SARASOTA, October 12, 2016 – On Election Day, there is one key constituency that decides who wins and who loses: the nonvoters.
Sadly, the U.S. ranks 31st among 35 democracies in voter turnout. We’re behind Belgium (number one), Sweden, South Korea, Israel, Italy, Ireland, and more.
According to the Bipartisan Policy Center, “despite a cliff-hanger presidential election, major issues at stake, and an estimated $9 billion spent in the 2012 campaigns, voter turnout dipped from 62.3 percent of eligible citizens voting in 2008 to an estimated 57.5 percent in 2012.”
That percentage is expected to go down again this year.
One of the founding tenets of the United States is that the government derives its authority from the consent of the governed. So why the disconnect between voters and political campaigns? It’s only logical: when voters are presented with impotent and insipid candidates time and again, they feel disenfranchised and do what’s natural – watch the results on television. Some don’t even do that.
Surveys by Nonvoters in America, a project run by Northwestern University Professor of Journalism, Ellen Shearer, segments nonvoters into several categories including, “too busy” and “tuned outs.” Her research reveals that 27 percent of nonvoters in 2012 were “pessimists,” who were disillusioned with their choices and did not vote.
According to the Nonvoters in America’s analysis, “Pessimists earned their label because, compared with other nonvoters, they are more likely to think the country is on the wrong track and are more likely to dislike both the 2012 political candidates and the government more generally.”
After four years of Obama, those voters were cynical and apathetic – and, considering their options, they cast a ballot against the whole election by staying home. Apparently, Big Shot campaign consultants didn’t have the candidates or game plan to recruit enough pessimists.
“Active faithfuls,” self-identified evangelicals, make up about 11 percent of nonvoters. They are the most mistrustful of government and have a very low opinion of politicians. Nonvoters in America found that, “politically, they lean conservative … and are very knowledgeable about how government and politics work. They are also high news consumers.” Republican strategists obviously undervalued these conservative prospects.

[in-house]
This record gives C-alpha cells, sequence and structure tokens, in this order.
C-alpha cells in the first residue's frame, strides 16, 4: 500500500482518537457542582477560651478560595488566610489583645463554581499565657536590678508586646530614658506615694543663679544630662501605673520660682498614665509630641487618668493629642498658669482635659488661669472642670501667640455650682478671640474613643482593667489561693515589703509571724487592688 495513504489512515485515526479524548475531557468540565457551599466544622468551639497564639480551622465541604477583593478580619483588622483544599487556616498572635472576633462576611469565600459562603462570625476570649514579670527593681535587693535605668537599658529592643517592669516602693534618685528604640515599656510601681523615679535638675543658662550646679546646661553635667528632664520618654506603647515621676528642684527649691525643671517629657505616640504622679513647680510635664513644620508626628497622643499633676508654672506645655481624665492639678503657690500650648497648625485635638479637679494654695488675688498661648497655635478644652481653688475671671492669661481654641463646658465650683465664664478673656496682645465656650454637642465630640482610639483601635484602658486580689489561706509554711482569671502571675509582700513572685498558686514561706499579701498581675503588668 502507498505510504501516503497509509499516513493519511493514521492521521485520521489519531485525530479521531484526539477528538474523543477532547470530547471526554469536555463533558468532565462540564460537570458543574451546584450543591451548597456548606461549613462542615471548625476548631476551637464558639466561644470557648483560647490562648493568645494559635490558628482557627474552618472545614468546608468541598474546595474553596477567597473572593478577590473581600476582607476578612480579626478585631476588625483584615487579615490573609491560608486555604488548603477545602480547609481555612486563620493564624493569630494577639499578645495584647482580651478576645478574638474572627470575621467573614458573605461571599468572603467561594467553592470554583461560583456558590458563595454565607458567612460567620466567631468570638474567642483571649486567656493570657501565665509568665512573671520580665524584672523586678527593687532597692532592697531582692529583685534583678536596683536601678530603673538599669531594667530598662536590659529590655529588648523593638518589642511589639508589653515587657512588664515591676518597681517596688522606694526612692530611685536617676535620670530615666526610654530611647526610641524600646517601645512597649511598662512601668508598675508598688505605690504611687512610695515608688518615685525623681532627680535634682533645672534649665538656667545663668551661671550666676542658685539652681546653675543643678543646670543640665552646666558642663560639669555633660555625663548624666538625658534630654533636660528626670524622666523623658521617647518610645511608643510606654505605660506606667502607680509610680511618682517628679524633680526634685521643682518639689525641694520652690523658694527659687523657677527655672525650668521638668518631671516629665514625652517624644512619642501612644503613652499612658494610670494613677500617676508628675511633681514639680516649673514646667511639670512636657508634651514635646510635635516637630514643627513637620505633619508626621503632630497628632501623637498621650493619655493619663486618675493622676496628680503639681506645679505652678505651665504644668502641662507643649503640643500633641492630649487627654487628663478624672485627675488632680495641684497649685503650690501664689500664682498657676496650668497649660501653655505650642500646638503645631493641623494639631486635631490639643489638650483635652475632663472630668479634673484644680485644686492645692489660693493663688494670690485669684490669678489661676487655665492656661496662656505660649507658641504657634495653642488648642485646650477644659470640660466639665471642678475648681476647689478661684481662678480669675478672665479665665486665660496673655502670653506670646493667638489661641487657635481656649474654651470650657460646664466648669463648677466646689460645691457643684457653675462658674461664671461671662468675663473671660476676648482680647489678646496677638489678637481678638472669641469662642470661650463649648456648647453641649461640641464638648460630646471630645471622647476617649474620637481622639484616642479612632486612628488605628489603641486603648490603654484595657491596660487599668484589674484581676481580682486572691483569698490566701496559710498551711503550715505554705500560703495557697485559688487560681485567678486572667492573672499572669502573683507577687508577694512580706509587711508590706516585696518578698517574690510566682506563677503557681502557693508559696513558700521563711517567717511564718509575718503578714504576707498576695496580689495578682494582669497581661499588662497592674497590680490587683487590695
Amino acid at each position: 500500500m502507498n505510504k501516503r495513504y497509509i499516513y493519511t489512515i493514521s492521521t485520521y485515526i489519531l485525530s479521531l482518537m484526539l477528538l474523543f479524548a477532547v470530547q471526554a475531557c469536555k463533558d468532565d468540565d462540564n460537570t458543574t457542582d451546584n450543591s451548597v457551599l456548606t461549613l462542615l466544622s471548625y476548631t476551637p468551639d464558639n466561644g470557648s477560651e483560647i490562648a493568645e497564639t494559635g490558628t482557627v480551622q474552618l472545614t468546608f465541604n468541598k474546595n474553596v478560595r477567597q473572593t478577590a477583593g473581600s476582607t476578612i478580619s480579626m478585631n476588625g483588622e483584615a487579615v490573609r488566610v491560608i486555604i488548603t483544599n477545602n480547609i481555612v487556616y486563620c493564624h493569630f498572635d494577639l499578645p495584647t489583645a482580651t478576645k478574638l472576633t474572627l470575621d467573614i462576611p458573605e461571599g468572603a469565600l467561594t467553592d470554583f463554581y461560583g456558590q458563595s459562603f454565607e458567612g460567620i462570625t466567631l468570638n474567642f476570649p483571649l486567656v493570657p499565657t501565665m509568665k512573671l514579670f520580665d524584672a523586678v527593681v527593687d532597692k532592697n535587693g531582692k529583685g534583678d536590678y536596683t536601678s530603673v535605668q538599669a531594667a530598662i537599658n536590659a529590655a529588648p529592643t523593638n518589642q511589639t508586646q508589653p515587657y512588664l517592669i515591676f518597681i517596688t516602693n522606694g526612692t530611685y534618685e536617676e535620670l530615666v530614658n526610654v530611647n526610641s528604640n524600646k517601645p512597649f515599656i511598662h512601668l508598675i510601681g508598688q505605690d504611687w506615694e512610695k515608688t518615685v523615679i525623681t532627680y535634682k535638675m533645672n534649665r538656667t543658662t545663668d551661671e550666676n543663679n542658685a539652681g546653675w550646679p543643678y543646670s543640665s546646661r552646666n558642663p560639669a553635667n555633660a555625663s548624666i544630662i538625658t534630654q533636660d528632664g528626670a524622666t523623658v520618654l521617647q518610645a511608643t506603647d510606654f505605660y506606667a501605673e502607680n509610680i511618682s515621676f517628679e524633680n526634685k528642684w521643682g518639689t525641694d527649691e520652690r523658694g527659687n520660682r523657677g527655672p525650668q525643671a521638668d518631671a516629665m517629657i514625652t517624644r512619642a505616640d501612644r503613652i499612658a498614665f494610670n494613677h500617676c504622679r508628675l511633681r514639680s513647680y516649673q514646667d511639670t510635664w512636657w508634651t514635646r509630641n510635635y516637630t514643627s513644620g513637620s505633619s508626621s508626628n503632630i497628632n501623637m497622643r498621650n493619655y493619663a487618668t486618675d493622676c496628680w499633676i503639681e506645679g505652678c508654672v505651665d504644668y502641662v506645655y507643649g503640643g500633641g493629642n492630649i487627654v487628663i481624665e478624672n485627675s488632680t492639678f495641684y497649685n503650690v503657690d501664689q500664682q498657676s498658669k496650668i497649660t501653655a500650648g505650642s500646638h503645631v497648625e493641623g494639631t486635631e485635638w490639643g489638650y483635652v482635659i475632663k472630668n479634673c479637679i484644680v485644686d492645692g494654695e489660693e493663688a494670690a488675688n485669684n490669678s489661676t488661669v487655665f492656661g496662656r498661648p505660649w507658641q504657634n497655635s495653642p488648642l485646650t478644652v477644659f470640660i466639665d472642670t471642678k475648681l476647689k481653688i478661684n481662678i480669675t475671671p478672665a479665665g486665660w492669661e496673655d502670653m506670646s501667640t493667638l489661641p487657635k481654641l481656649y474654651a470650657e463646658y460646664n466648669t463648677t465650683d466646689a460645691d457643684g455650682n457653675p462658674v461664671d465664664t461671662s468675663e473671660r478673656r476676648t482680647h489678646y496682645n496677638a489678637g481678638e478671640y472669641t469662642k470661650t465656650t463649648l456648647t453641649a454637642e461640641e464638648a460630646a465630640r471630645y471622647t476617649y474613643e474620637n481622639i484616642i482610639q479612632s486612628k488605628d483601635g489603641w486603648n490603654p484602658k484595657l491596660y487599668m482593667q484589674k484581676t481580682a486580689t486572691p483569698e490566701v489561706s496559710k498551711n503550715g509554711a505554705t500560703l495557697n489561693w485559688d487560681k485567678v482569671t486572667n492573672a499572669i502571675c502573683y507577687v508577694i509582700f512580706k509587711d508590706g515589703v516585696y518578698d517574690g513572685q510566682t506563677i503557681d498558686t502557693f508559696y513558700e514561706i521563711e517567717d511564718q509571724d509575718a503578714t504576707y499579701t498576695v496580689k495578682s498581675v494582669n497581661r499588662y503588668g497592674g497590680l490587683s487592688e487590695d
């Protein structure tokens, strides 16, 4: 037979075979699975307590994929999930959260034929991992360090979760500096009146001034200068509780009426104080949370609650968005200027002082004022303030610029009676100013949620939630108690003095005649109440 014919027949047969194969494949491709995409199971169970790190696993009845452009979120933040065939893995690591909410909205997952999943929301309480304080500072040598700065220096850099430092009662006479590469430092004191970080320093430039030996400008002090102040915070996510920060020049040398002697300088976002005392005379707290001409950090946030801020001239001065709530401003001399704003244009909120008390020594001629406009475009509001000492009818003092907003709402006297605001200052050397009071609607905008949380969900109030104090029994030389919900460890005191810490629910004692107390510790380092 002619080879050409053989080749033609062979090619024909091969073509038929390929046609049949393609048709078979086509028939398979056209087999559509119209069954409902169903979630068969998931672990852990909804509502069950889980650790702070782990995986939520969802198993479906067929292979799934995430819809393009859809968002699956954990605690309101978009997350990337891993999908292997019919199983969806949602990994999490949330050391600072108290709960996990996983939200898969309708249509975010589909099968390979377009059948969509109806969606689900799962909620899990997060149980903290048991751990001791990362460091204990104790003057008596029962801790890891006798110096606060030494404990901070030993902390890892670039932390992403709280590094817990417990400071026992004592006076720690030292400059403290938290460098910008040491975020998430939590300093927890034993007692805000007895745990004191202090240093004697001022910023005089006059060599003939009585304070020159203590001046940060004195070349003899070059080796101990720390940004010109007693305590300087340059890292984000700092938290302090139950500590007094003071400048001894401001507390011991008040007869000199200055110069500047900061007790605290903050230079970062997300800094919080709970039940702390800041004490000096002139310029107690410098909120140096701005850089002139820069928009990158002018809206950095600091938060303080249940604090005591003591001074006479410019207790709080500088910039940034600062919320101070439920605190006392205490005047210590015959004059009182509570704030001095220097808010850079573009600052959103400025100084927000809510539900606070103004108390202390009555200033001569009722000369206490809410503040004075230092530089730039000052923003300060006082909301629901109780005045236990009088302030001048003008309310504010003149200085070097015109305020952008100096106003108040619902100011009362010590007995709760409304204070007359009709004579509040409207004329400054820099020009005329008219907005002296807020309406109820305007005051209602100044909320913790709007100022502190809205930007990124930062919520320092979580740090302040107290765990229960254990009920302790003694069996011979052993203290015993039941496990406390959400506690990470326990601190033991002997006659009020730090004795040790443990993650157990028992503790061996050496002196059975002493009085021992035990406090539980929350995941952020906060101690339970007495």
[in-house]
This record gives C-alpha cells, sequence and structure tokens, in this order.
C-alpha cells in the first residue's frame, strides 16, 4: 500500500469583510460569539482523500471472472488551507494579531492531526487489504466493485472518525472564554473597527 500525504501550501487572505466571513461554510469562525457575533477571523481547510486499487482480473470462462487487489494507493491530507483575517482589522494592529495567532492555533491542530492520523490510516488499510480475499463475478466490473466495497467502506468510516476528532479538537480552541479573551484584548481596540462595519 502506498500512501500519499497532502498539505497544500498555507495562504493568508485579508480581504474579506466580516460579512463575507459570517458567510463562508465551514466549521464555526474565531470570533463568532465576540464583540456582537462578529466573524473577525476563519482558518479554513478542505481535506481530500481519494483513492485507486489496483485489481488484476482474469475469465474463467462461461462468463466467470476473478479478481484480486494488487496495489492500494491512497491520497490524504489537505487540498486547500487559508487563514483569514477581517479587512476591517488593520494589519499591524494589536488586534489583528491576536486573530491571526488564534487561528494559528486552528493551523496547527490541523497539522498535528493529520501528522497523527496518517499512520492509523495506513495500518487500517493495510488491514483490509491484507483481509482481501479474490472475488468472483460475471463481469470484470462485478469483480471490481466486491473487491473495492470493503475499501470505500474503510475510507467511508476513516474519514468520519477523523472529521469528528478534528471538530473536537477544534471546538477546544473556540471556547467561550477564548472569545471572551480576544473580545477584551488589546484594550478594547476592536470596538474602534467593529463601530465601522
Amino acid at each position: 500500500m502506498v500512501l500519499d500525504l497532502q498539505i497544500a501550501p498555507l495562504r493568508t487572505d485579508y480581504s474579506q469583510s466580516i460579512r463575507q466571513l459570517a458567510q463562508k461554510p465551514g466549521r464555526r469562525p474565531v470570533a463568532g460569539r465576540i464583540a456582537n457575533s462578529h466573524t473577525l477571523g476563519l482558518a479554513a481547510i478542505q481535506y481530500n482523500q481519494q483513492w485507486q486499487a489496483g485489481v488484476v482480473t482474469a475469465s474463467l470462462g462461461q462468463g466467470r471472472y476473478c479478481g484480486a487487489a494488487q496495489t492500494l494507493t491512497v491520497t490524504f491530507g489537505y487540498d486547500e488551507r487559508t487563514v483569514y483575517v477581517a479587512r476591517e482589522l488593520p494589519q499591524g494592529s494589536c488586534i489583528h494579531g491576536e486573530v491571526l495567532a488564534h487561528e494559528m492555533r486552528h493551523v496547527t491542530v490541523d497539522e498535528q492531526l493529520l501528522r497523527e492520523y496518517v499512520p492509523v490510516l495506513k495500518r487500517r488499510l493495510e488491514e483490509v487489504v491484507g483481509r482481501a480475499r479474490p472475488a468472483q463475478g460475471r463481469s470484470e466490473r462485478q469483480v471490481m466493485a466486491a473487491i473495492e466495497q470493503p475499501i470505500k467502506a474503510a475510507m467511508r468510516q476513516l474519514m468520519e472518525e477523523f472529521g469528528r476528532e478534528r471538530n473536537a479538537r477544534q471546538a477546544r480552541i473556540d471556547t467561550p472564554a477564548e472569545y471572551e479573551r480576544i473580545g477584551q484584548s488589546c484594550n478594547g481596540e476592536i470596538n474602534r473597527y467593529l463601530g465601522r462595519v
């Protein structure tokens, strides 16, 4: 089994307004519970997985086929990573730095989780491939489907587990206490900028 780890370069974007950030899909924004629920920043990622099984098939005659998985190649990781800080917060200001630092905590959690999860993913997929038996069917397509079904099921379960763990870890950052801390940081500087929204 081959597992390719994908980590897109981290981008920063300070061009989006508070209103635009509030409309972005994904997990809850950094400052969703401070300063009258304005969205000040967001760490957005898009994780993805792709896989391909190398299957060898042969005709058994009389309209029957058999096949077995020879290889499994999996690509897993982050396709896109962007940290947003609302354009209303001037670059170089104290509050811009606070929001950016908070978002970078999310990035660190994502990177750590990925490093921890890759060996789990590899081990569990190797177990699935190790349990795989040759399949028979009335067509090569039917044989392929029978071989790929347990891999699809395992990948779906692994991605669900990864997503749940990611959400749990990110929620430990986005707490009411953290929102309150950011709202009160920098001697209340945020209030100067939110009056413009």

It’s a presidential election year and happy days are here again for political consultants – by one estimate, they have processed $11 billion so far. It doesn’t take much to rake in that kind of money.
Four years ago, 93 million eligible voters did not go to the polls. Some 38 percent (pessimists plus active faithfuls) – about 35 million Americans – were uninspired and felt their vote would be wasted. Shame on all those over-priced campaign advisers: 35 million potential voters slipped through their fingers.
The challenge for inside-the-beltway campaign operatives is identifying, targeting, and motivating right-of-center nonvoters. That would require issue-oriented candidates, smart strategies, and hard work: a 2012 Pew Research Center poll found that among all nonvoters, the biggest share would have been more likely to support President Obama.
To be clear, an overwhelming majority of pessimists and faithfuls do not consider themselves Republicans (or Democrats.) Waving a flag emblazoned with an elephant will not motivate them.
OK, so it would take sharp candidates and sophisticated battle plans to ferret out votes, but a significant portion of 35 million people could have been brought to the polls. Michigan State political scientist Corwin Smidt has observed, “We’ve seen a huge increase in technology and the ability to turn out the vote. So in terms of a cost-benefit analysis, the parties and candidates see that it’s much easier to turn out people who agree with them than it is to change someone’s mind.” Are Republican campaigns raising the bridge to capture likely prospects or lowering the river looking for converts?
In 2012, Washington state Republican Rob McKenna came up 60,000 votes short in his bid for Governor; in Montana, conservative Senate candidate Denny Rehberg lost by 25,000 votes; and in North Dakota, GOP nominee Rick Berg lost his race for the U.S. Senate by a margin of just 4,000 votes.
By staying home, right-of-center nonvoters sealed the fate of McKenna, Rehberg, and Berg. Mediocre Republican consultants couldn’t find or persuade a total of 90,000 conservative nonvoters in those three states.
It’s October 2016. The latest ABC News/Washington Post poll shows that Hillary Clinton’s unfavorable ratings have risen to levels almost identical to those of Donald Trump. Fifty-six percent of the American public has a negative opinion of her compared to 63 percent for him.
At least thirty-five million conservative-leaning nonvoters will soon be deciding which candidate they can tolerate slightly better than the other – or whether they should stay home. No matter who occupies the White House however, there is an urgent need to save the endangered Republican majority in the Senate.
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